DCC Annual Report to 30 June 2012 – borrowing and interpretation

DCC Annual Report (PDF, 1.1 MB)

Comments received.

Submitted on 2012/11/18 at 12:48 pm
well spotted – so in essence DVML quietly borrowed an extra $8.5m and managed to transfer it to the DCC without incurring any tax because it was a ‘capital gain’ rather than a ‘dividend’

Rob Hamlin
Submitted on 2012/11/18 at 2:07 am
Another little gem from the DCC annual accounts. A positive little Kimberly it is. Calvin Oaten and I found this little morsel from the sewers of local government yesterday and will now share it with you.

On page 132 it has a table of figures titled ‘Separately Disclosed Revenue’. One line entry towards the bottom is particularly interesting. The title is ‘Profit on sale of Stadium (2012)……. $8,480,000’. This profit appears in both ‘Core Council’ (DCC only) and ‘Consolidated’ (Council & DCHL) columns.

Initially, this seems like great news. We’ve sold the bloody thing and got eight and a half million dollars for it. But, as is always the case, things are not all as they appear.

Nearly sixty pages later, on page 188, we have the following sheet of gibberish:

“Sale of Forsyth Barr Stadium to Dunedin Venues Limited

On the 31 May 2012 the Council sold it’s [sic] interest in the stadium to a wholly owned subsidiary Dunedin Venues Limited. This was the culmination of a project spanning five years during which time the method of delivering the project changed and as a result there is a technical accounting surplus on disposal of $8,380,000. The following note is an explanation of these technical accounting issues.

Book Surplus on disposal of the stadium $ ‘000
Sale price 225,000
Capitalised stadium cost including interest 216,520
Surplus on sale of asset as per 2012 Annual Accounts 8,480
Less stadium costs written off to operations in 2007-2008 5,537
Plus stadium revenue included in operations in 2007-2008 (583)
Surplus on disposal 3,526

Book surplus on disposal of the stadium
The method of undertaking the stadium project changed over the years of the project. The accounting treatment always followed the method of project delivery and was audited as being the correct treatment at the time. In 2007–2008 year it was expected that the project would be delivered by a third party and that the Council expenditure was therefore operational. This resulted in $5,537,000 being correctly expensed in 2007–2008 year. In subsequent years once the decision was made that the Council would build the stadium, the expenditure was correctly capitalised. The surplus of $3,526,000 would remain as it is the difference between all the costs incurred by the Council and the sale proceeds received.”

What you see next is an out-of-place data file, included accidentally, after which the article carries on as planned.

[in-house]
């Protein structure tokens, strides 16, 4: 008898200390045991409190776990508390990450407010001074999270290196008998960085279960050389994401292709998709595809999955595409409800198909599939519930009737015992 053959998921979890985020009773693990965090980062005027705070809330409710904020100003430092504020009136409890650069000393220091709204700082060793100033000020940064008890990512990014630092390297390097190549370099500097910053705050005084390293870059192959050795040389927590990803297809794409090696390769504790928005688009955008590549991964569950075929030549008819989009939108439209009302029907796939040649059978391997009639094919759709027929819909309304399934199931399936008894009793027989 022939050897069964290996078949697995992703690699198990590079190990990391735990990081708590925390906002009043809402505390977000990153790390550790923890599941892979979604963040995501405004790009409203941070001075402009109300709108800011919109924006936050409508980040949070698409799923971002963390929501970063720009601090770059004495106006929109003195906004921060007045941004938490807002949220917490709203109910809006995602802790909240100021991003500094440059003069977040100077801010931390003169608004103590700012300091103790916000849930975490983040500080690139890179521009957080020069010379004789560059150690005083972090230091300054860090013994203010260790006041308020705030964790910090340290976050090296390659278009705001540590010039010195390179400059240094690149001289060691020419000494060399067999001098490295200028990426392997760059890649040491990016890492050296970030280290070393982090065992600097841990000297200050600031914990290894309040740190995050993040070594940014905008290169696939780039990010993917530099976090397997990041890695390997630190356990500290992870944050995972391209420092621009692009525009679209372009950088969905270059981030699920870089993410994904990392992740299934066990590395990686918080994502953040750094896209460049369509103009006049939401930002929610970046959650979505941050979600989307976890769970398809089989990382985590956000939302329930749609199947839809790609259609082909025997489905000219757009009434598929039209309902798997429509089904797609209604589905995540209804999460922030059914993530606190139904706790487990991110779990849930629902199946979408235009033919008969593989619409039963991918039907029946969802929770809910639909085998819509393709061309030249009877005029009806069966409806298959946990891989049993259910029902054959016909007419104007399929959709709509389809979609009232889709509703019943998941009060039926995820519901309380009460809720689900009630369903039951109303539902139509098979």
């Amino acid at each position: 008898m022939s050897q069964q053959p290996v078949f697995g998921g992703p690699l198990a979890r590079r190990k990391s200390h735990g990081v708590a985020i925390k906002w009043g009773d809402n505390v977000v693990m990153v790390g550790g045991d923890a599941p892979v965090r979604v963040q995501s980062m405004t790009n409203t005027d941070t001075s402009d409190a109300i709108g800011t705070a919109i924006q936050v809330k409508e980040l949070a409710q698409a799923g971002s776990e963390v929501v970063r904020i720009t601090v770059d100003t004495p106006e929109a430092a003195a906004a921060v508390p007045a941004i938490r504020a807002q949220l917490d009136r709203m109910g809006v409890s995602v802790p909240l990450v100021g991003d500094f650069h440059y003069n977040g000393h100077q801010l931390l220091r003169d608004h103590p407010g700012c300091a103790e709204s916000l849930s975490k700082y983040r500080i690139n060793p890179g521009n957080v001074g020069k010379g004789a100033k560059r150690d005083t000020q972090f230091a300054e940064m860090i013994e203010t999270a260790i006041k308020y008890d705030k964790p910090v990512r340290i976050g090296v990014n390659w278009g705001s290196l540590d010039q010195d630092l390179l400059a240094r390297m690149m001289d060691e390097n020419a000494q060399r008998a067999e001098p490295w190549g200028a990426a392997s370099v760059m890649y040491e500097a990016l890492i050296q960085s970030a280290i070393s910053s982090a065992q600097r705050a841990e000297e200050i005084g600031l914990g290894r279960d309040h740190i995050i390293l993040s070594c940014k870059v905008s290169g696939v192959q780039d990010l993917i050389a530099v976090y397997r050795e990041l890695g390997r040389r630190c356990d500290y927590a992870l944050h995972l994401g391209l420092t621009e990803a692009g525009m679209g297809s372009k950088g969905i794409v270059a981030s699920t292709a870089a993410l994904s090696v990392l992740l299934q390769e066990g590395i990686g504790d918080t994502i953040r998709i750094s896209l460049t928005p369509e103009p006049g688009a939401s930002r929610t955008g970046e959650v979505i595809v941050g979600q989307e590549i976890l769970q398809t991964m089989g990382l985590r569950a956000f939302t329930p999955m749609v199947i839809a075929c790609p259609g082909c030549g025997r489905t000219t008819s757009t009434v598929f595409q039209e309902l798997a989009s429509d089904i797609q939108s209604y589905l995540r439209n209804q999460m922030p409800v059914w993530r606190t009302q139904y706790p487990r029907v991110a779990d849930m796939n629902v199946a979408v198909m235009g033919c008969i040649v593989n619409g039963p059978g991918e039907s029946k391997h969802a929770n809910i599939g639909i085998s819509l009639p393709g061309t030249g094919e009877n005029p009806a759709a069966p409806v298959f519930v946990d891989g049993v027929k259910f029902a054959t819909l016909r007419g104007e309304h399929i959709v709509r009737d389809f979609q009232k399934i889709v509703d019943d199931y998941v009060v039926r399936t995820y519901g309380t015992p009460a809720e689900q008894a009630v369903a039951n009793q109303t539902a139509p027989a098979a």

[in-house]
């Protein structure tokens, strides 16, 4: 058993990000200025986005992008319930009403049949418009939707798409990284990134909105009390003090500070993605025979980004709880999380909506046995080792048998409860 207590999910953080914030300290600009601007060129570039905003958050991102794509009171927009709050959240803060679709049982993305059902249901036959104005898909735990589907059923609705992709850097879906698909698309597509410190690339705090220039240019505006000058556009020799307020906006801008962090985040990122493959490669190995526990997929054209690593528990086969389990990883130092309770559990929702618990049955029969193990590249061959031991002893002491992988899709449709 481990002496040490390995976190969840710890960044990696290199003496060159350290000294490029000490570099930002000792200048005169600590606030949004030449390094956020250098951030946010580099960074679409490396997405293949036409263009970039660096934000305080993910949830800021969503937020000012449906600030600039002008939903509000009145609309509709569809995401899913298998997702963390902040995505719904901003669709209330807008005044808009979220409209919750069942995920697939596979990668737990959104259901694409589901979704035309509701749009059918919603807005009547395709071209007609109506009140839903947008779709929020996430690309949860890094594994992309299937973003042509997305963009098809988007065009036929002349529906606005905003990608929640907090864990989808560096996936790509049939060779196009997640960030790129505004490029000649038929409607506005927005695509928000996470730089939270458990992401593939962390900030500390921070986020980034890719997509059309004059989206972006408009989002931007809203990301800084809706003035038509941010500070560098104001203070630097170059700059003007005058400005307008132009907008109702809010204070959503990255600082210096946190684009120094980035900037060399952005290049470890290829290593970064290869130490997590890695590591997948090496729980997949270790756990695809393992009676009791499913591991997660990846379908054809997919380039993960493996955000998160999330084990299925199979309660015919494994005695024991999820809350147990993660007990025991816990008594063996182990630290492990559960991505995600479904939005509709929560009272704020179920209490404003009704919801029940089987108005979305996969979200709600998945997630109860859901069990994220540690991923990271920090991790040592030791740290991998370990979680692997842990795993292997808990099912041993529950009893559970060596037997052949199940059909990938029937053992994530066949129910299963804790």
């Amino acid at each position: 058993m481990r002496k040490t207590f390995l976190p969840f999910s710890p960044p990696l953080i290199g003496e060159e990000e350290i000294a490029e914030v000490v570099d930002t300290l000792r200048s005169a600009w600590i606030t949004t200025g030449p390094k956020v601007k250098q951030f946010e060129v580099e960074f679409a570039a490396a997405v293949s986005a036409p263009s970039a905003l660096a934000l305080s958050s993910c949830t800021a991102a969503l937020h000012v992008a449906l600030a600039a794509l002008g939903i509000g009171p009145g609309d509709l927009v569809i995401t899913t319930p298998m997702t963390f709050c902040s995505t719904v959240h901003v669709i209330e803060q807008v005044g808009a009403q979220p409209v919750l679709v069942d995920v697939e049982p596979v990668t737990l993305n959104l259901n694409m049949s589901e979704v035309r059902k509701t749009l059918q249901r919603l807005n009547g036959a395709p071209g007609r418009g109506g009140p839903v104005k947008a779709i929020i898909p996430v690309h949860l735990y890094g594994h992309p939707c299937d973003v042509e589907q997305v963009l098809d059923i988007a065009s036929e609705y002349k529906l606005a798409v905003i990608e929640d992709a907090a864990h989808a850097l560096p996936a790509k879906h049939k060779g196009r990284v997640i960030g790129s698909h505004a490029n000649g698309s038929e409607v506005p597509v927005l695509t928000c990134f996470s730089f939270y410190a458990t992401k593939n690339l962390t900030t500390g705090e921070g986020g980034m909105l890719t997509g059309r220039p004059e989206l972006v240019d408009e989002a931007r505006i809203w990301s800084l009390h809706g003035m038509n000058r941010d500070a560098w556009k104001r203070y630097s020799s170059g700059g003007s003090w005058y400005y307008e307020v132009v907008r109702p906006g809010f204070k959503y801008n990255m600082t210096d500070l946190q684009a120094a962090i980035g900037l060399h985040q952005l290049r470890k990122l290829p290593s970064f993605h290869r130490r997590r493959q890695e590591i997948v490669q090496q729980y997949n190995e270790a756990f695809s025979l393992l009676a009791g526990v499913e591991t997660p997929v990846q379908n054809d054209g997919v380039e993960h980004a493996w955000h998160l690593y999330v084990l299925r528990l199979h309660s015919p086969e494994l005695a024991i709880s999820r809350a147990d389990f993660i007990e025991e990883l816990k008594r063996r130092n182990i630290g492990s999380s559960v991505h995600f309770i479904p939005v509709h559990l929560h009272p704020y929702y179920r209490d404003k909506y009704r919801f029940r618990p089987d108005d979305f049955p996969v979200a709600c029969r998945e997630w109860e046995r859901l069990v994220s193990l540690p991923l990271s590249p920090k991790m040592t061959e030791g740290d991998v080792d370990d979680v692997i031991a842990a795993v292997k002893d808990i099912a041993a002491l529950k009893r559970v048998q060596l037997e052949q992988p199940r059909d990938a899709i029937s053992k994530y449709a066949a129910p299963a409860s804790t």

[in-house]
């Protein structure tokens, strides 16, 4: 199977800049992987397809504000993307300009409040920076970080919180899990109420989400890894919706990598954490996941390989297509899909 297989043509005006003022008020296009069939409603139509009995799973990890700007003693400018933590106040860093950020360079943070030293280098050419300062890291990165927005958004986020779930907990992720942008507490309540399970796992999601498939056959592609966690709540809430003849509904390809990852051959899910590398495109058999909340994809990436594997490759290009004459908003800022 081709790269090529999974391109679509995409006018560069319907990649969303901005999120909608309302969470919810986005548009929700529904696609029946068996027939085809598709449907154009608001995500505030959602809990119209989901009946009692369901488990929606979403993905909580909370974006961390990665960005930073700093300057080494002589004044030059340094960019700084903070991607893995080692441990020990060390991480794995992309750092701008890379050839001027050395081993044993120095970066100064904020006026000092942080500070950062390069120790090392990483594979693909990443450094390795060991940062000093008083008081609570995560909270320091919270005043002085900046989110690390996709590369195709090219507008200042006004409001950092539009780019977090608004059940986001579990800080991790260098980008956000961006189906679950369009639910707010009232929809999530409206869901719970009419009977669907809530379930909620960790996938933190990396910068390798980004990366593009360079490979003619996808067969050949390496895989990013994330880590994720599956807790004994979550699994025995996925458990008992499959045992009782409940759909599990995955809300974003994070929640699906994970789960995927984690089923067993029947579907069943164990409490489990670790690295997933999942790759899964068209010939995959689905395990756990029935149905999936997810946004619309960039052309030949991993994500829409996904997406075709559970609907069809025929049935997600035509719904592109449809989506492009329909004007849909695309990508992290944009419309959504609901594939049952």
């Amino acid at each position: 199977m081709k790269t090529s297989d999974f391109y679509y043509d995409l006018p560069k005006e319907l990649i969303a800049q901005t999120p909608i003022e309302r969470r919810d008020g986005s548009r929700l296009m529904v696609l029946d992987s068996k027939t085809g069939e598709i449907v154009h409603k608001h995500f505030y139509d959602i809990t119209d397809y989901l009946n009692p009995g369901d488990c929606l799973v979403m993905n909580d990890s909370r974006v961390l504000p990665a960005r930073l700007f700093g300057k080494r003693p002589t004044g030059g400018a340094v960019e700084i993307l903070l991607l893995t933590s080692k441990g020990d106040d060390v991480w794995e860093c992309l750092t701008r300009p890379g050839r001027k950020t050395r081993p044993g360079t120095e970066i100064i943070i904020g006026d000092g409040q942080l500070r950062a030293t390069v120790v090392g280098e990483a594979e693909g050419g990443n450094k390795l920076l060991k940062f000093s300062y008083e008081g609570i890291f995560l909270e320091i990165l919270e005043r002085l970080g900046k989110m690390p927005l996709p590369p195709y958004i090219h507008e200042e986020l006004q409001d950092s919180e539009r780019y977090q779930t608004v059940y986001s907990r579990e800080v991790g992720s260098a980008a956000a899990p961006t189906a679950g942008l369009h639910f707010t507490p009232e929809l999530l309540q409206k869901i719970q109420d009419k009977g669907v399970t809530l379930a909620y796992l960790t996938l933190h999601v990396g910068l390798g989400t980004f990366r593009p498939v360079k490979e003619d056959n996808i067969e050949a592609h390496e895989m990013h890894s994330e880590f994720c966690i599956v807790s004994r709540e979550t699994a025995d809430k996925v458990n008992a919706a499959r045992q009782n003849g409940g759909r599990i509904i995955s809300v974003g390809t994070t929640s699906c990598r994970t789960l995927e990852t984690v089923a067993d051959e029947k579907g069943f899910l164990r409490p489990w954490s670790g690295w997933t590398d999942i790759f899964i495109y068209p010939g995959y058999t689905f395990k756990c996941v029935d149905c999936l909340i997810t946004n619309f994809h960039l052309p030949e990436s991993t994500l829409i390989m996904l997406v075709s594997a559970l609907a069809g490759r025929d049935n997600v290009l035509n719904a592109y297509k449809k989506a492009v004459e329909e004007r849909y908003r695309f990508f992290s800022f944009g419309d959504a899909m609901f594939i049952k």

Also on page 123 we have this note to one of the CCO fragmentary reports:

CCO Property Plant and Equipment
All CCO property, plant and equipment is stated at cost less accumulated depreciation and any accumulated impairment losses.
The Stadium is a separate class of asset and is recorded at cost less any accumulated depreciation and any accumulated impairment losses.”

So what happened? Well, you may remember that the total cost of the Stadium came in at around $216.5 million. Then, last year the DCC acquired a ‘valuation’ for the Stadium (God knows how and God knows from who) of $225 million. Its commercially realisable value is in fact, as we all know, the commercial value of the site minus the costs of demolition and removal, which is as near zero as makes no difference.

However, it now appears that DVL then ‘bought’ the stadium from the DCC at this higher valuation. It is hard to see any good reason why they would do this, as the historical cost of the stadium itself was $216.5 million – this figure would have fitted well with their own policy for valuation in the note on page 123. As the structure was brand new when ‘bought’, a second valuation was unnecessary. The historical cost of construction would have been more than adequate as a transfer price.

However, it appears that this unnecessary valuation exercise and its absurd outcome has allowed a further $8.5 million to be transferred from DCHL to the DCC this year on top of the $17.95 million handed over as a dividend, for a total of $26.45 million. It can also be claimed now with a straight face that DVL are acting in accordance with their requirement to record assets at cost as $225 million is what they ‘paid’ for it!!

Now let’s deal with the gibberish on page 188, which covers the financial year 2007-2008 (presumably ending 1 April 2008). Apparently, this specific structure incurred over five and a half million dollars of costs and over half a million dollars of REVENUE!!! before it had been fully designed or even approved as a specific entity that the DCC was actually going to construct! The final approval came nearly a year later I seem to recall.

I personally find this reduction in this ‘accounting profit’ to be wholly incredible. I can also find no adjustments matching this $5 million or so in the costs side of the DCC’s figures – even though the $8.5 million extra revenue appears in its entirety. Mind you, in the 200 pages plus of fragmentary and largely useless figures, I guess that I could have missed it.

Page 13 is also interesting. It is entitled ‘Audit Report’. Properly audited accounts require a signed statement by the auditor to form part of them, stating that the auditor’s unqualified opinion that they are satisfied with the accounts – or a statement of their reservations (qualifications) if they are not.

Page 13 is blank (surprised?)

On page 1, we have the following statement:

“This report asks the Council to approve and adopt the Annual Report for the year ending 30 June 2012.

The Director of Audit New Zealand responsible for the audit and the Audit Manager will attend to discuss the audit and answer any questions from councillors.”

In my opinion this is utterly inadequate basis upon which to approve this report. It should not have been even presented to Council, let alone approved, without a complete auditor’s report being attached to it.

It seems that the Council will have to find $25 million plus in savings by next year just to tread water, and that’s if we don’t get any more unpleasant surprises. Interesting times.


Posted by Elizabeth Kerr